Q: What happens to my online assets upon my death?
Truth be told, many of us have difficulty being separated our cell phones and tablets for minutes – – much less an eternity. But have you ever considered what would happen to all of your online accounts after you’re gone? Just like your other more tangible property that you plan to distribute after you die, you have digital property rights to confer as well.
Comprehensive estate planning today should include provisions for the disposition of your digital property because –unlike you—cyberspace is forever. And differing rules govern and restrict who owns and may access those accounts both during your life and thereafter.
What, exactly is “digital property”?
Digital property includes such items as:
electronically stored data
user accounts (such as email accounts, social networking accounts, and online storage accounts)
Who do you want to have access to what accounts? Sometimes, the person you want to manage or receive your digital assets may be the same as the person receiving or managing your tangible personal and financial property. Other times, it may be someone different. Or maybe you don’t want anyone to have access to certain accounts—or you want them deleted once you’re gone.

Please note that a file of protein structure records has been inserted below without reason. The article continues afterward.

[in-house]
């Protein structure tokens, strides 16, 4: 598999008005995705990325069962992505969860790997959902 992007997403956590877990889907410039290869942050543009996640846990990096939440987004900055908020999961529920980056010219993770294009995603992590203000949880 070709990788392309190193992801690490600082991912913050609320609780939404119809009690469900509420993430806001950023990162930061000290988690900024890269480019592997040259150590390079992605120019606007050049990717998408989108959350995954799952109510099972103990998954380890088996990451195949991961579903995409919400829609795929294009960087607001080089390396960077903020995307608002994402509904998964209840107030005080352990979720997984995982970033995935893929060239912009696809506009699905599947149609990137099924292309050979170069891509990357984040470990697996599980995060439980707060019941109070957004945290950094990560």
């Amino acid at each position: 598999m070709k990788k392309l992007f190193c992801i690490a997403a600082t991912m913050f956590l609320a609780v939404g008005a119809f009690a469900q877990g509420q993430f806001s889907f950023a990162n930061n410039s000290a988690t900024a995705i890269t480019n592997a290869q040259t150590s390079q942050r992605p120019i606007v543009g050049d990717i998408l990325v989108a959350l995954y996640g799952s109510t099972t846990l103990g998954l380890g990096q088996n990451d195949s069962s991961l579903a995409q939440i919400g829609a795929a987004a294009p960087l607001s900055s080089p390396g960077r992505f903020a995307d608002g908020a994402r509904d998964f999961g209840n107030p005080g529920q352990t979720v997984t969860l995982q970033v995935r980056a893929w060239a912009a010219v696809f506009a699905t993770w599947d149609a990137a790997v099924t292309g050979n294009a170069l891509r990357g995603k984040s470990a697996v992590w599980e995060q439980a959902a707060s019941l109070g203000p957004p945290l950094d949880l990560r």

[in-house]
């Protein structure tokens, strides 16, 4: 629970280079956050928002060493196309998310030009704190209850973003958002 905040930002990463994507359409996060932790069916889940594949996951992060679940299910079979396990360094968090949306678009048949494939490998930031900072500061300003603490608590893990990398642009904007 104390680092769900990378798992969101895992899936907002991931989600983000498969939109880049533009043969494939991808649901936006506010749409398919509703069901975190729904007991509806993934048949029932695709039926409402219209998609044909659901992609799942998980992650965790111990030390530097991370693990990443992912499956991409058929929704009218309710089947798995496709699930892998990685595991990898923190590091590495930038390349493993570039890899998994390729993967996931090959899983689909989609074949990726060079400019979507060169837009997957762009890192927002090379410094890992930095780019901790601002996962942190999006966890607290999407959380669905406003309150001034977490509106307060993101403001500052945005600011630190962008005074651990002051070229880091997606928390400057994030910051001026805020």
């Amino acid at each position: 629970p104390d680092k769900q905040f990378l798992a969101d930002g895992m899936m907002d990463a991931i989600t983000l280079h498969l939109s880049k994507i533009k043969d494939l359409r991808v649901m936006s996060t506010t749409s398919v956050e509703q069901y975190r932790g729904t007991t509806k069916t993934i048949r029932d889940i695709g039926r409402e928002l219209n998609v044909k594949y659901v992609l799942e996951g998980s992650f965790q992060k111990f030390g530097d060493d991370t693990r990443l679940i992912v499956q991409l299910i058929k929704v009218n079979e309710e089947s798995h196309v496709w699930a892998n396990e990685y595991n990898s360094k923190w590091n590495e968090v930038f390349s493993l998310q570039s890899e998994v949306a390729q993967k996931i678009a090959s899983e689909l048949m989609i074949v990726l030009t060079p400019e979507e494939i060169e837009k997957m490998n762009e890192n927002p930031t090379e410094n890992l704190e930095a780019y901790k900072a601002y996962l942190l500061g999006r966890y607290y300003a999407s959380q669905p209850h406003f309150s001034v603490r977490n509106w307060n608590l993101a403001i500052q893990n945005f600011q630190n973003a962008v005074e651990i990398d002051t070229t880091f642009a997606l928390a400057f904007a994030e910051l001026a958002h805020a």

In Minnesota as in many states, the Revised Uniform Fiduciary Access to Digital Assets Act (RUFADAA) allows digital property owners to give designated fiduciaries “access to and authority to manage digital property” –but without it, access to said property may be impeded. Whether you prefer that your intangible digital property also is managed by the designated executor, trustee and/or agent under a power of attorney for
Remember to consider whether that person would be adept or lame at handling your digital property. Uncle Henry may be a savvy financial investor and organized executor for your estate someday, but unlike your niece, Chelsea the social media whiz, he may never have heard of Instagram, Go